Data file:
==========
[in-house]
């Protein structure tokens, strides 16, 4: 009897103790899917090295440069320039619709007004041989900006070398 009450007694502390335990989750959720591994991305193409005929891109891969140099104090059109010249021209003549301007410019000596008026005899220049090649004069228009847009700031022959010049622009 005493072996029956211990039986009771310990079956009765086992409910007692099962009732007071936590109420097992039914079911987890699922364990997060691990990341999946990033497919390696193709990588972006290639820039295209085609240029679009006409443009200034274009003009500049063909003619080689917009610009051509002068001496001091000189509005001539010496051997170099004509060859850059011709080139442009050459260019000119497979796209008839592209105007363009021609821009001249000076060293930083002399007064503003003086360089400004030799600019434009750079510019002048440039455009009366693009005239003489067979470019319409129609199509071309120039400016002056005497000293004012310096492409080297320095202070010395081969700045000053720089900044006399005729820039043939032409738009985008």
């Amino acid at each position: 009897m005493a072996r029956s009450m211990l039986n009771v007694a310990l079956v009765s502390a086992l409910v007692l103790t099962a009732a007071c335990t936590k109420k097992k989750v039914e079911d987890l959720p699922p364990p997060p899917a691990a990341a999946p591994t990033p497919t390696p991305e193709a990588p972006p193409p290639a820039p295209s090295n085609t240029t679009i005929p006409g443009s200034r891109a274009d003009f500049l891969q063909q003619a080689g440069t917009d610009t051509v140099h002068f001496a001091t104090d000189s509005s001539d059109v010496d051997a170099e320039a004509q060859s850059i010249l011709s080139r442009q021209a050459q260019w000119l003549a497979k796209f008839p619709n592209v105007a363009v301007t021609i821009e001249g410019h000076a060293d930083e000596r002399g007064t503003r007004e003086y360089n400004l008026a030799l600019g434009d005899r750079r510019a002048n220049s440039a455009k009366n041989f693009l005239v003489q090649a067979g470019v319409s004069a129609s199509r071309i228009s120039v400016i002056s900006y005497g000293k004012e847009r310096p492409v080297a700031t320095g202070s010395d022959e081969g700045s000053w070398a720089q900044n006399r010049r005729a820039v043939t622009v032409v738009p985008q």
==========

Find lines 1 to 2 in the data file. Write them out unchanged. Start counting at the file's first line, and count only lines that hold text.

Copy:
[in-house]
């Protein structure tokens, strides 16, 4: 009897103790899917090295440069320039619709007004041989900006070398 009450007694502390335990989750959720591994991305193409005929891109891969140099104090059109010249021209003549301007410019000596008026005899220049090649004069228009847009700031022959010049622009 005493072996029956211990039986009771310990079956009765086992409910007692099962009732007071936590109420097992039914079911987890699922364990997060691990990341999946990033497919390696193709990588972006290639820039295209085609240029679009006409443009200034274009003009500049063909003619080689917009610009051509002068001496001091000189509005001539010496051997170099004509060859850059011709080139442009050459260019000119497979796209008839592209105007363009021609821009001249000076060293930083002399007064503003003086360089400004030799600019434009750079510019002048440039455009009366693009005239003489067979470019319409129609199509071309120039400016002056005497000293004012310096492409080297320095202070010395081969700045000053720089900044006399005729820039043939032409738009985008």